Donald J. Weidner to Receive 2011 Inge Lehmann Medal

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Donald Weidner

The American Geophysical Union has announced that the 2011 Inge Lehmann Medal will be awarded to Distinguished Professor Donald J. Weidner from the Department of Geosciences. Awarded once every two years, the medal recognizes “outstanding contributions to the understanding of the structure, composition, and dynamics of the Earth’s mantle and core.

“This is an exceptional achievement, and we are all proud and thrilled for Don,” said Richard J. Reeder, Chair and Professor, Department of Geosciences, and Director of the Center for Environmental Molecular Science at Stony Brook University. “Don has pioneered experimental studies of earth materials at extreme conditions and has served the geophysics and mineral physics communities through his leadership in developing synchrotron facilities at National Synchrotron Light Source at Brookhaven National Laboratory.”

“I am humbled and honored by this prestigious award,” said Weidner. “But at the end of the day, it recognizes not just me, but all the talented and dedicated people I work with at SBU. This honor truly belongs to them.”

Weidner’s research focuses on the materials that make up the Earth to understand the state and evolution of the planet. His team studies the properties at the high pressures and temperatures that are presumed to exist deep in the Earth, using tools such as synchrotrons to gather information about the minerals in the high pressure devices. “Ultimately, we hope to gain information about plate tectonics, earthquakes, and volcanoes—while understanding the chemical make-up of the Earth,” said Weidner.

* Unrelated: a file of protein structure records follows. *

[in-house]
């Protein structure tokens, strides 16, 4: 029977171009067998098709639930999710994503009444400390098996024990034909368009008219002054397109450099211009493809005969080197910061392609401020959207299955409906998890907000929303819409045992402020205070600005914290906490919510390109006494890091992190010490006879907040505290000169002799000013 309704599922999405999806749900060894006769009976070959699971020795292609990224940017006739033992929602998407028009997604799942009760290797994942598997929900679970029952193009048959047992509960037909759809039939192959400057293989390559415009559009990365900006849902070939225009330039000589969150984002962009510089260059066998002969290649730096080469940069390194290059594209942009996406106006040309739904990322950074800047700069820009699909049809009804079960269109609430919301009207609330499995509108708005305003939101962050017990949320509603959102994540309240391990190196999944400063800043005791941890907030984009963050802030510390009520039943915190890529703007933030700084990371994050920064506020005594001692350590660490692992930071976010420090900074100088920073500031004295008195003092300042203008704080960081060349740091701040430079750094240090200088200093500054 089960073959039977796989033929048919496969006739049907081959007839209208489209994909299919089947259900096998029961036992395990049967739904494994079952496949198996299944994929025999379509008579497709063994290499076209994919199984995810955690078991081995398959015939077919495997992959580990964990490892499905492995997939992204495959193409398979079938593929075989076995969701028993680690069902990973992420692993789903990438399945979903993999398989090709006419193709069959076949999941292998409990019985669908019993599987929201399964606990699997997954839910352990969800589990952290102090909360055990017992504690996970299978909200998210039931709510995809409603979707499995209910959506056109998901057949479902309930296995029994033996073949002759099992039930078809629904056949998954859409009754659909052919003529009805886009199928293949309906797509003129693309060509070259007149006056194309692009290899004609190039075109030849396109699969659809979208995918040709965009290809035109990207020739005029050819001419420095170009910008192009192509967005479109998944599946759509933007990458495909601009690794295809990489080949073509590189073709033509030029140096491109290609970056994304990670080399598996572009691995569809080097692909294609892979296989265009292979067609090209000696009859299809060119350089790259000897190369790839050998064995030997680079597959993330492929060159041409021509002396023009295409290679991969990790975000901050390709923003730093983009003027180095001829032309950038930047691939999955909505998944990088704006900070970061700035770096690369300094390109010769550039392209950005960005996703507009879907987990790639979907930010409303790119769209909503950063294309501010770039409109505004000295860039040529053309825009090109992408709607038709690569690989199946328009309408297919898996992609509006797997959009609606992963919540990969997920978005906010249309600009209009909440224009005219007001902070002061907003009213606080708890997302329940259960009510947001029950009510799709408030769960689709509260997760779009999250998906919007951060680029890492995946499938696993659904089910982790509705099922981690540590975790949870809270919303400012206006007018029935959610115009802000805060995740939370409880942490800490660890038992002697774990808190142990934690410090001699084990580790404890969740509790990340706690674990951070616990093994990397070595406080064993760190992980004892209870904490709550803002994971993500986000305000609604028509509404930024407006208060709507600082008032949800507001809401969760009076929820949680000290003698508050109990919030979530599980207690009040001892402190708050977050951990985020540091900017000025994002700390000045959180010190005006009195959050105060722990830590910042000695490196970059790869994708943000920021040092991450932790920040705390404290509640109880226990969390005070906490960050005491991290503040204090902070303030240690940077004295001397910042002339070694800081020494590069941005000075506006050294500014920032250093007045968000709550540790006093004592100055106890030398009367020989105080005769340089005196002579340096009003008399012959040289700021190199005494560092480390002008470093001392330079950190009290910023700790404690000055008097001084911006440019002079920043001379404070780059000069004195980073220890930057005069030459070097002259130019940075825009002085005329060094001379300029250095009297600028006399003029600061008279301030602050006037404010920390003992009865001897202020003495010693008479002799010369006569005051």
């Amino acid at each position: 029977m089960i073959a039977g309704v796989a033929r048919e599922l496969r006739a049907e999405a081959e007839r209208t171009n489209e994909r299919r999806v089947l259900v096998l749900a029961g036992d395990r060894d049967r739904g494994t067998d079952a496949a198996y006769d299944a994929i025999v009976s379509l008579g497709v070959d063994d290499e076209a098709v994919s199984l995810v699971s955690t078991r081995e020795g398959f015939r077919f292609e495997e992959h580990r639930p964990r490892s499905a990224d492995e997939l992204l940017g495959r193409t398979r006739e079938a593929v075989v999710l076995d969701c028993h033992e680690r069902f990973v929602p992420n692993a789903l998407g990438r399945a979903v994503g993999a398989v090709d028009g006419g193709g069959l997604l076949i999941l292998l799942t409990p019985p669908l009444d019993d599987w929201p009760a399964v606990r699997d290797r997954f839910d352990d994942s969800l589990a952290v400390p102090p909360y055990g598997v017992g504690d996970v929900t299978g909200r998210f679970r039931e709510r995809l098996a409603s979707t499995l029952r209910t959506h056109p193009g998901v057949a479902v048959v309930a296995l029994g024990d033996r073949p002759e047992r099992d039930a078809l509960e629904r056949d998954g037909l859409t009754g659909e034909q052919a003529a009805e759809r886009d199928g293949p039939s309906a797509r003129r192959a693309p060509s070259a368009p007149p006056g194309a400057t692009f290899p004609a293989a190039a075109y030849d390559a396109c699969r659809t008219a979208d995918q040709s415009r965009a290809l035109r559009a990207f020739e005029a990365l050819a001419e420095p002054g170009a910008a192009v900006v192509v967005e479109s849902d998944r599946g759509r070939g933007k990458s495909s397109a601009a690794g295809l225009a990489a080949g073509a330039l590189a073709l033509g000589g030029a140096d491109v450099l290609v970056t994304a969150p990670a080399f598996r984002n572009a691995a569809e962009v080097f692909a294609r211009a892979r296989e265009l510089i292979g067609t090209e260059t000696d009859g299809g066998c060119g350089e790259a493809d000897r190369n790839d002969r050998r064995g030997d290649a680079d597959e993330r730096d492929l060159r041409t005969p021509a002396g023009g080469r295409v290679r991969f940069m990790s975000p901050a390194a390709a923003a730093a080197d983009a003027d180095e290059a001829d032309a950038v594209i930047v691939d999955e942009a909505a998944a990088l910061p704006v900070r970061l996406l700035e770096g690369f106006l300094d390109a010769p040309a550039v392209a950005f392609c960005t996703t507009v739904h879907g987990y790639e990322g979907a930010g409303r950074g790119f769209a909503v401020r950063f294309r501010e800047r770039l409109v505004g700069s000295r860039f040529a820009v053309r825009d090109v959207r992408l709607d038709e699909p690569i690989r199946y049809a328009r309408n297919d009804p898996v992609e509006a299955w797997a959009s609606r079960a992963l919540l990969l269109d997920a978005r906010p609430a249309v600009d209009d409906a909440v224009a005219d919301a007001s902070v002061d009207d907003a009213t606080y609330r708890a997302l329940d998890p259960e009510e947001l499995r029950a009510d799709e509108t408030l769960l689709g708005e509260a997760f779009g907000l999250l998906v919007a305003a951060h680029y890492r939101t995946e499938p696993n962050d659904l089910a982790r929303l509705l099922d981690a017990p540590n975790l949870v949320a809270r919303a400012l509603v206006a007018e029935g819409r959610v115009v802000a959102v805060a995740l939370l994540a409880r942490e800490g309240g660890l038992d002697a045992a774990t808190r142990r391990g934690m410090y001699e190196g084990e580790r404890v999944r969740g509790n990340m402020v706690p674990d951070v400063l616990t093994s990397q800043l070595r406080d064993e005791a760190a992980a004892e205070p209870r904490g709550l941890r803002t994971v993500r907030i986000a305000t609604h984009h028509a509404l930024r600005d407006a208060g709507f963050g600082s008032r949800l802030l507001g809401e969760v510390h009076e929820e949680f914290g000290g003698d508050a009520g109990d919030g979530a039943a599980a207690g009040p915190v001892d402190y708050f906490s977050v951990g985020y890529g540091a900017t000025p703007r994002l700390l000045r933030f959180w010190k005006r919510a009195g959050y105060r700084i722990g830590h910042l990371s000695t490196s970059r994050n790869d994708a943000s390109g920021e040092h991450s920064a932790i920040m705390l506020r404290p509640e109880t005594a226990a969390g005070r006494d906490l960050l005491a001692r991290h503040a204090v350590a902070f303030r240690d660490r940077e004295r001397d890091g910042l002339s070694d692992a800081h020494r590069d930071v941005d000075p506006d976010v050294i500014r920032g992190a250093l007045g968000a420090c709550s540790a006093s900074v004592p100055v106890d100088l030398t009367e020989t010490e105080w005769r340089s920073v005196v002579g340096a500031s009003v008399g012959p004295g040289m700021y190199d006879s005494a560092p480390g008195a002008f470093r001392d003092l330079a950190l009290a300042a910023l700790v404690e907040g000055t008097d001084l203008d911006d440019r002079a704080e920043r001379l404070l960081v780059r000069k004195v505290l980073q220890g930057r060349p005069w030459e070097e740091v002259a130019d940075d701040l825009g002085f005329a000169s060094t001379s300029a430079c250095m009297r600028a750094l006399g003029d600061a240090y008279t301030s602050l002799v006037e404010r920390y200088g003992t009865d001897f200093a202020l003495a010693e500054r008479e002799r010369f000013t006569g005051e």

Weidner joined Stony Brook University as an assistant professor in 1972 after receiving his Ph.D. from MIT. He earned his B.A. from Harvard University.

The Lehmann Medal was established in 1995 in honor of Inge Lehmann, a Danish seismologist who made many contributions to the understanding of the Earth’s deep interior, including the discovery of the Earth’s inner core in 1936. Prior to her work, the core was assumed to be homogeneous. Lehmann showed that certain seismic waves must be associated with reflections and refractions at a discontinuity within the core and that an inner core must exist beneath the discontinuity. The inner core is now recognized to play an important role in many aspects of the Earth’s deepest interior. Lehmann went on to become an authority on the structure of the Earth’s upper mantle.

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